285 S.W. 445 (Mo. 1926), 26911, State v. Dickens

Docket Nº:26911
Citation:285 S.W. 445
Opinion Judge:RAILEY, C.
Party Name:STATE v. DICKENS
Attorney:North T. Gentry, Atty. Gen. (J. W. Campbell, of Stockton, of counsel), for the State.
Case Date:May 28, 1926
Court:Supreme Court of Missouri
 
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Page 445

285 S.W. 445 (Mo. 1926)

STATE

v.

DICKENS

No. 26911

Supreme Court of Missouri, Second Division

May 28, 1926

North T. Gentry, Atty. Gen. (J. W. Campbell, of Stockton, of counsel), for the State.

OPINION

Statement.

RAILEY, C.

On July 30, 1924, the assistant circuit attorney of the city of St. Louis, Mo., filed in the circuit court of said city a verified information, which, without caption and jurat, reads as follows:

'Roy A. Fish, assistant circuit attorney in and for the city of St. Louis aforesaid, within and for the body of the city of St. Louis, on behalf of the state of Missouri, upon his official oath, information makes as follows: That Everett Dickens on the 28th day of June in the year of our Lord, one thousand nine hundred and twenty-four at the city of St. Louis aforesaid with force and arms, in and upon one Israel Levin feloniously did make an assault; and the said Israel Levin, in fear of an immediate injury to his person, then and there feloniously did put, and by force and violence to his person one hundred and sixty-three dollars, lawful money of the United States of the value of one hundred and sixty-three dollars, all of the money and property of the said Israel Levin from the person of Israel Levin and against the will of said Israel Levin then and there, with force and violence as aforesaid, feloniously and violently did rob, steal, take, and carry away, with the felonious intent then and there to permanently deprive the owner of the use thereof and

Page 446

to convert same to his own use; contrary to the form of the statute in such case made and provided, and against the peace and dignity of the state. Roy A. Fish,

'Asst. Circuit Attorney.'

On October 24, 1924, defendant was formally arraigned and entered a plea of not guilty. On the following day said cause was tried before a jury, and the following verdict returned:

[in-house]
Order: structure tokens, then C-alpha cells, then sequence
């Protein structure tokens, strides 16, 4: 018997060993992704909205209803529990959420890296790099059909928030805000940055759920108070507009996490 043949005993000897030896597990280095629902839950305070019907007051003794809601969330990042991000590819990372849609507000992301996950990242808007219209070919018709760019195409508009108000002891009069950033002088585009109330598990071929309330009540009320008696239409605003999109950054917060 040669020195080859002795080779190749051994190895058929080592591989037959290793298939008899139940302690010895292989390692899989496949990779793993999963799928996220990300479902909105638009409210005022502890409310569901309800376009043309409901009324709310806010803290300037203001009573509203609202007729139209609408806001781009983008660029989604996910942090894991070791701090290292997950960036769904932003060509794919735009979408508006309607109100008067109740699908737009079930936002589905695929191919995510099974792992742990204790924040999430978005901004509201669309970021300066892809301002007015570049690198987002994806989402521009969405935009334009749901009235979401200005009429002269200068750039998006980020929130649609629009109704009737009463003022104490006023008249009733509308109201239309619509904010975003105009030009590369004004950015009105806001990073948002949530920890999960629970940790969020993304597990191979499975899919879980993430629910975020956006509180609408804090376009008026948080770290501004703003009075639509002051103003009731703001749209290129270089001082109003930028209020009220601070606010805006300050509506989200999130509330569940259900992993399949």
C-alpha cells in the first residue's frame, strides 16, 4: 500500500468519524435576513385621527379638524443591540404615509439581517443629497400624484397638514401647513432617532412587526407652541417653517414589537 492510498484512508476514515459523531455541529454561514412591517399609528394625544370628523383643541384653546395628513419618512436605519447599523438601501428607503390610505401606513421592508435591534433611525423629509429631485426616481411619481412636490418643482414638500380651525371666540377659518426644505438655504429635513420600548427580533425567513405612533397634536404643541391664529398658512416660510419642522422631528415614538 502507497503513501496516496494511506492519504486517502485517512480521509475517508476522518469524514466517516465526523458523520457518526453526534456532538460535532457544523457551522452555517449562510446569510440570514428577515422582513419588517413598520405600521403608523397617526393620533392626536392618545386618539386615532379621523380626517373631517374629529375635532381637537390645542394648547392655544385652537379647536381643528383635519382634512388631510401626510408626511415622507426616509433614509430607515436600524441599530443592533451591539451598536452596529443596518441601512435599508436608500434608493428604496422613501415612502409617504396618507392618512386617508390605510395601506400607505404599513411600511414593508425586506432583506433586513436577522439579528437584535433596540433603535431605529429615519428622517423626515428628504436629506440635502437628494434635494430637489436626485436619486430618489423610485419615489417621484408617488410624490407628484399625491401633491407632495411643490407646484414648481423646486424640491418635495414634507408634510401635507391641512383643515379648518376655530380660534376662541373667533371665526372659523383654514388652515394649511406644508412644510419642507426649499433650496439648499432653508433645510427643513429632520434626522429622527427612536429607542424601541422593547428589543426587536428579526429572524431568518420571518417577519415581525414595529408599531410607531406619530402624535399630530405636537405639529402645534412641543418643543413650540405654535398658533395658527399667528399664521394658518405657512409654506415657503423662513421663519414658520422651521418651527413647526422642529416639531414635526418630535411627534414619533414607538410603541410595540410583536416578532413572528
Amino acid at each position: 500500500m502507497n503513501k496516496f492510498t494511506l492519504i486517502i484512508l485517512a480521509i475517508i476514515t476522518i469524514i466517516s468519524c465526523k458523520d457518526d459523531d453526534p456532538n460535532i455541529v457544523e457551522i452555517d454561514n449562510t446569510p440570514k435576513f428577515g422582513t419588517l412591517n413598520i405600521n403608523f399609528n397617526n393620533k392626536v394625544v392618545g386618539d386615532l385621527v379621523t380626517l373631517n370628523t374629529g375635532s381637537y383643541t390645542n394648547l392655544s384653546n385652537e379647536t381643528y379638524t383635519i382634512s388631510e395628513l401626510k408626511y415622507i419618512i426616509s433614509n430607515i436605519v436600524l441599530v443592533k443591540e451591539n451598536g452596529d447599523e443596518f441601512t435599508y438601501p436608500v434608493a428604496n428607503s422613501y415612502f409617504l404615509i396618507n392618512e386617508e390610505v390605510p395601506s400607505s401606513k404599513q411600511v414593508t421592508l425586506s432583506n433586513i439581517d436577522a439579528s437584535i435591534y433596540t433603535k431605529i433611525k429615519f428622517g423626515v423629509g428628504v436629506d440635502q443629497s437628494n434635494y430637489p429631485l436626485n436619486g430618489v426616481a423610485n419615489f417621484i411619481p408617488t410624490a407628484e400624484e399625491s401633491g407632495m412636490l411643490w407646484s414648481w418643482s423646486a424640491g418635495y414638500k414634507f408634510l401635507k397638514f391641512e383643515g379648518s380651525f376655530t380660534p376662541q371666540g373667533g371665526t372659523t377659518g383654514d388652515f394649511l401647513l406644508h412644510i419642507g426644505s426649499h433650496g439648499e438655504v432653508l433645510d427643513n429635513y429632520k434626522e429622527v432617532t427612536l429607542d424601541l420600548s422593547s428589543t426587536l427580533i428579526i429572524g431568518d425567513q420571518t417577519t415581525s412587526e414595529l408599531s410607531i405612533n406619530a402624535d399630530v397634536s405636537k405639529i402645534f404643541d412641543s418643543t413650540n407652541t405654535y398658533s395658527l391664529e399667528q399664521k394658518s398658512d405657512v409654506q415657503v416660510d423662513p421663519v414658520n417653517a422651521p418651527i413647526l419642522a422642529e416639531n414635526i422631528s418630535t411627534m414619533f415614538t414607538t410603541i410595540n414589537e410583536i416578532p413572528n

'We, the Jury in the above-entitled cause, find the defendant guilty of robbery in the first degree as charged in the information, and assess the punishment at imprisonment in the penitentiary for 5 years.

'Max Meyer, Foreman.'

On October 28, 1924, a motion for a new trial and in arrest of judgment were filed, and both overruled on November 24, 1924. On December 3, 1924, judgment was rendered and sentence pronounced in conformity with the verdict aforesaid. An appeal was granted defendant to this court on December 3, 1924.

On December 2, 1925, a bill of exceptions was filed in the circuit court, and a certified copy of same, in due time, filed in this court.

The facts, as stated by counsel for the state, are substantially correct, and we hereby adopt the same as follows:

'Facts Undisputed.

'The undisputed evidence in this case shows: That on the 28th day of June, 1924, the complaining witness, Mr. Israel Levin, conducted a men's furnishing store, at 4102 West Florissant avenue, St. Louis city, Mo. That on said day, about 8 o'clock in the morning, while engaged in wrapping up some shirts, collars, and ties, that a customer had just purchased, two young men entered his place of business. One of the young men covered the proprietor and his customer, Walter Charles Schuster, a police officer, who chanced to be off duty, in civilian attire and unarmed, with a revolver, and took from the person of Mr. Levin $ 93, and ordered them to 'get around behind the partition,' where the safe was located. The evidence shows they complied.

'Mr. Levin, at the point of the revolver, was forced to open the safe and deliver its cash contents, amounting to $ 70. In the meantime, the other robber, whose name is not disclosed by the record, emptied the cash register of its contents.

'The robber who had forced the opening of the safe threatened the police officer, Schuster, by saying 'If you don't stop looking at me, I will blow your head off,' and on leaving the store further threatened him by saying, 'If you identify me, I will come back and croak you.'

'After ordering their victims to stand with their faces to the wall for thirty minutes, the robbers departed, taking as their loot $ 163.

'A Summary of State's Evidence.

'The following is a summary of the state's evidence (numerals in parentheses refer to pages in bill of exceptions).

'Israel Levin, the complaining witness, testified that on the 28th day of June, 1924, he resided and conducted a men's furnishing store at 4102 West Florissant avenue, St. Louis city, Mo.; that...

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